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Posted February 18, 2012

Are we losing the meaning of simplicity?

By Father Eugene Hemrick

In the first parish I was assigned to after ordination, I not only ministered to parishioners but also to our town as a fireman. Another fireman I befriended jokingly said to me one Sunday after I had preached a lengthy sermon, "Father, the homily last Sunday lost us. Remember to follow the motto, 'Keep it simple stupid!'"

Simplicity doesn't just apply to complicated homilies; it is especially applicable to our present lifestyles. It is no longer a simple matter of just going to work, but rather one of finding ourselves fighting through one gridlock after another: Our homes brim with complex gadgetry that can give us more headaches than joy.

Children merely going off to school and leisurely playing sports on their own are a thing of the past. Our grocery shopping takes much longer because of the many new choices of food available. Our ears and eyes never seem to get a rest because of iPods, cell phones and plasma TVs.

Undoubtedly we are blessed with commodities that have enhanced our comfort level and have taken the work out of many tasks. But have we enhanced our life? Is going from a less complex life to a much more complicated one causing us to lose the meaning of simplicity?

The opposite of simplicity is double-mindedness.

In the case of some homilies, double-mindedness translates into meandering all over the place and not sticking to one simple point.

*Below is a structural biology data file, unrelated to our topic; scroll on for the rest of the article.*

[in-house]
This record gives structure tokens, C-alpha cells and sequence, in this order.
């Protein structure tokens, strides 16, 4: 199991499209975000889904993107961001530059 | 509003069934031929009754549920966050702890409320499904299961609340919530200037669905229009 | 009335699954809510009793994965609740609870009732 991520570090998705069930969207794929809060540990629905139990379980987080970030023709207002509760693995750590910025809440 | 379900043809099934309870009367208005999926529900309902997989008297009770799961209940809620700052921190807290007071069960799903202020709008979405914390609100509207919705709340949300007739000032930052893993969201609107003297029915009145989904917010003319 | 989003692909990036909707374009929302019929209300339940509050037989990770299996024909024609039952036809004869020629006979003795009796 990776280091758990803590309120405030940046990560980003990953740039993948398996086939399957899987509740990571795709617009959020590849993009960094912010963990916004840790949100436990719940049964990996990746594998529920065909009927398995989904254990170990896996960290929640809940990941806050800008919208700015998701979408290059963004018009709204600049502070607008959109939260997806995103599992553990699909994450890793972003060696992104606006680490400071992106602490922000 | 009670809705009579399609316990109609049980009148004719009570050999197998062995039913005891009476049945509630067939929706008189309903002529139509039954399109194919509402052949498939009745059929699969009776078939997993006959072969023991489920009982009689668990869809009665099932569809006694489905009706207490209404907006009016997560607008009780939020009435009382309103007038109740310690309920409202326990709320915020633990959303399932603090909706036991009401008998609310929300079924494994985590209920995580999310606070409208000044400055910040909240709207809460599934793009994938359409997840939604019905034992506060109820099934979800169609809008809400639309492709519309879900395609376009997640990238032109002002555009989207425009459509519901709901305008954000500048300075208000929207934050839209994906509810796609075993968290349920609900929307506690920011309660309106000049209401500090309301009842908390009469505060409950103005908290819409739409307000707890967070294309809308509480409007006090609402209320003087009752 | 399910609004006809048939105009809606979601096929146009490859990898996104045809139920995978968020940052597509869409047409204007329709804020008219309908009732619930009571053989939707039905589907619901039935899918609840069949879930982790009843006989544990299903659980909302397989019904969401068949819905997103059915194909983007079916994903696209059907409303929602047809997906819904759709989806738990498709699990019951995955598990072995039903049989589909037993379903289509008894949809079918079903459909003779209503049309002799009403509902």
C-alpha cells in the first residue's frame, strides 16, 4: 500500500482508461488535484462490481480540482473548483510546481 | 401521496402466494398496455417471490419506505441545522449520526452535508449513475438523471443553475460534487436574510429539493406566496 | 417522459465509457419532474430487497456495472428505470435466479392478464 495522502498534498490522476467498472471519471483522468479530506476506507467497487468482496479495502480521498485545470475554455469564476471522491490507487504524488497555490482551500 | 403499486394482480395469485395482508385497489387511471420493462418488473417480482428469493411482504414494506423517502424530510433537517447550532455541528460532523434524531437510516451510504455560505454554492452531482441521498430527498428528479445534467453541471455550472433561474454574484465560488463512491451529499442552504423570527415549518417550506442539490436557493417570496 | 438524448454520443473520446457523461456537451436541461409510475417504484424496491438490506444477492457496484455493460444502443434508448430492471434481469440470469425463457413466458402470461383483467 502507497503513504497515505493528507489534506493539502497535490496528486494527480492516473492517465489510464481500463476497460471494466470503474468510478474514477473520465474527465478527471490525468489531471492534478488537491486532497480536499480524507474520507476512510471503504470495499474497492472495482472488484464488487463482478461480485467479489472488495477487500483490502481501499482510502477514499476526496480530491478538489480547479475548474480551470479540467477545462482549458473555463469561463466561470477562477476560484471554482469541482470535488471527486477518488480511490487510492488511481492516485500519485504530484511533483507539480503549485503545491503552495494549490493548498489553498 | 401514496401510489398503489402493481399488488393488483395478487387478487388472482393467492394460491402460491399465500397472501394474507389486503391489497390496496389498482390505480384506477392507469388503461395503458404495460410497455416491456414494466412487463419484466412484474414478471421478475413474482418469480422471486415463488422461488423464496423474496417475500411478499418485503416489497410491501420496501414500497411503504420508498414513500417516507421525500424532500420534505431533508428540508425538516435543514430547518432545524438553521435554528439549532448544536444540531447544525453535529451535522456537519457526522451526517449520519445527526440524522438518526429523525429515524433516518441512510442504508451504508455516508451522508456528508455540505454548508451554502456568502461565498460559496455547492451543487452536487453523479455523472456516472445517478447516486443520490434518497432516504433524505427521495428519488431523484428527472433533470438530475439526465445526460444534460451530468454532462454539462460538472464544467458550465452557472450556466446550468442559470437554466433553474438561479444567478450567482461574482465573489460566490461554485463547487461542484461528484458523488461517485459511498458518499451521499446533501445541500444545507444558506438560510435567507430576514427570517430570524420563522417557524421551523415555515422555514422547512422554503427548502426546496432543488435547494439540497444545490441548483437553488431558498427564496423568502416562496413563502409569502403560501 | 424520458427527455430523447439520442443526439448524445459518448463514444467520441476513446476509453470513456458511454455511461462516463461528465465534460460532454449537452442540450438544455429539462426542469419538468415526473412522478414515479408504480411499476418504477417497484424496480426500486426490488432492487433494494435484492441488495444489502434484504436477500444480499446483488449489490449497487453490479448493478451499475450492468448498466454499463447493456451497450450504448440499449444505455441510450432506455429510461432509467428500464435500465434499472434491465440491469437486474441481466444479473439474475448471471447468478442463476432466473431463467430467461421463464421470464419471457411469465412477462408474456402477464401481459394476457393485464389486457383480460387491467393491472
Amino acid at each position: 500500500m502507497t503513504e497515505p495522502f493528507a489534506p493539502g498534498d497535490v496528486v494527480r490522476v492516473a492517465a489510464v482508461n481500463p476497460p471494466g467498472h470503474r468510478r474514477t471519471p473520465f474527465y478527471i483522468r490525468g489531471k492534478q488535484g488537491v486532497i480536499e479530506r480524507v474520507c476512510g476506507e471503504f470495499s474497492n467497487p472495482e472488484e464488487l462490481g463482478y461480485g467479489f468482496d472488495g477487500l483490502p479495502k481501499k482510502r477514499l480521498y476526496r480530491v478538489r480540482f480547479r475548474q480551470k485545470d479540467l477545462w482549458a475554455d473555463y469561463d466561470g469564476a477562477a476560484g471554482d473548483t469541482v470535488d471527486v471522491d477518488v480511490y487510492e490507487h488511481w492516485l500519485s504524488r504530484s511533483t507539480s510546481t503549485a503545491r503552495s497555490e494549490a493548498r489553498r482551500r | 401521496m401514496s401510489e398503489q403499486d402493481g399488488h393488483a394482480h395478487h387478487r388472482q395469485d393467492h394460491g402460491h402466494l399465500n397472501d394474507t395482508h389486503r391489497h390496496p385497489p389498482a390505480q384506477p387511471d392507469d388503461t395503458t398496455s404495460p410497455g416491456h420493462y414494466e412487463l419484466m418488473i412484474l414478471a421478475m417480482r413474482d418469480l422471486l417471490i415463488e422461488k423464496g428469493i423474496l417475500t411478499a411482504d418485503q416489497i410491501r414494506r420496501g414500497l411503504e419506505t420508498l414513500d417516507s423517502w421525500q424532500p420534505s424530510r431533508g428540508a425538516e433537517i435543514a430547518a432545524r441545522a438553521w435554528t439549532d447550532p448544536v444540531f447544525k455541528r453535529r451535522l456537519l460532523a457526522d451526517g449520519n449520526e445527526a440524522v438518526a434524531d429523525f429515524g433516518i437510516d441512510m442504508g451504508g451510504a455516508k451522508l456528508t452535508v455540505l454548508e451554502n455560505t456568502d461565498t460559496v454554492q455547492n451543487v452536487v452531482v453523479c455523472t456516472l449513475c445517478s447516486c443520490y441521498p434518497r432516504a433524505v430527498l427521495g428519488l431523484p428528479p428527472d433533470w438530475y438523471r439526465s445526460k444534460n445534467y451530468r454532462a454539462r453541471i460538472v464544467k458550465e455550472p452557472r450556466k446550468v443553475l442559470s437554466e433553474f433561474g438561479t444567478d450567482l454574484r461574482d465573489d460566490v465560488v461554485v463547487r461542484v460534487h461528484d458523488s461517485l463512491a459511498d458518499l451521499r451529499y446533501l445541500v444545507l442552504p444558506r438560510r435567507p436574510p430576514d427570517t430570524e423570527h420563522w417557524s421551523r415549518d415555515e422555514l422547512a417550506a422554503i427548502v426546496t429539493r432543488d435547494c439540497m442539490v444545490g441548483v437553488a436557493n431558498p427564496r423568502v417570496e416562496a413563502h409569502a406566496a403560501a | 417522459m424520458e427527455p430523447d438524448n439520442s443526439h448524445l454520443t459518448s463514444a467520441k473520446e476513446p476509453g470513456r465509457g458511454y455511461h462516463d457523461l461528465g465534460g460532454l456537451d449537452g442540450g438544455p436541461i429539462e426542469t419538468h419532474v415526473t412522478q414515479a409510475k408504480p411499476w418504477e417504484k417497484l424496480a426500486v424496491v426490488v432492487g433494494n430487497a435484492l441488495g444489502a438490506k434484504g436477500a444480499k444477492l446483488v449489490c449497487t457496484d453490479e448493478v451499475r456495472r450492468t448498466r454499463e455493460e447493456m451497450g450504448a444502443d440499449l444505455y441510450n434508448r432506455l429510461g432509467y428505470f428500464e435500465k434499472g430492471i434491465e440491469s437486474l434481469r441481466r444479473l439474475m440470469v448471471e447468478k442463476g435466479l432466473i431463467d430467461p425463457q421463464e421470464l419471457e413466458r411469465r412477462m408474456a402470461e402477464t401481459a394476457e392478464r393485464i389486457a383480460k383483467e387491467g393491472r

When simplicity is applied to our lifestyles, it will require concentration on one thing at a time. For example, simplicity dictates that we not drive while talking on cell phones, that we give children schedules that allow them to live a normal childhood that is devoid of never-ending activity.

Simplicity is about consumer frugality -- not buying everything desirable. It is about simplifying our needs and consuming less energy and resources.

When a mayor of a large city was interviewed recently, he was asked about the biggest challenge we face regarding the oil shortages. He bluntly replied, "We are stuck on stupidity!" We aren't thinking in terms of simplifying our lives. Rather, we are stuck on trying to maintain their complexity.

Simplicity implies cutting back, cutting out, change, dying to some of our most cherished possessions. To be stuck on stupidity means wanting to preserve our present way of living at all cost.

Will the costs we are willing to pay to preserve our present complex way of life end up costing us out of existence? Will we remain on stupidity or move on to a more simple and prudent life?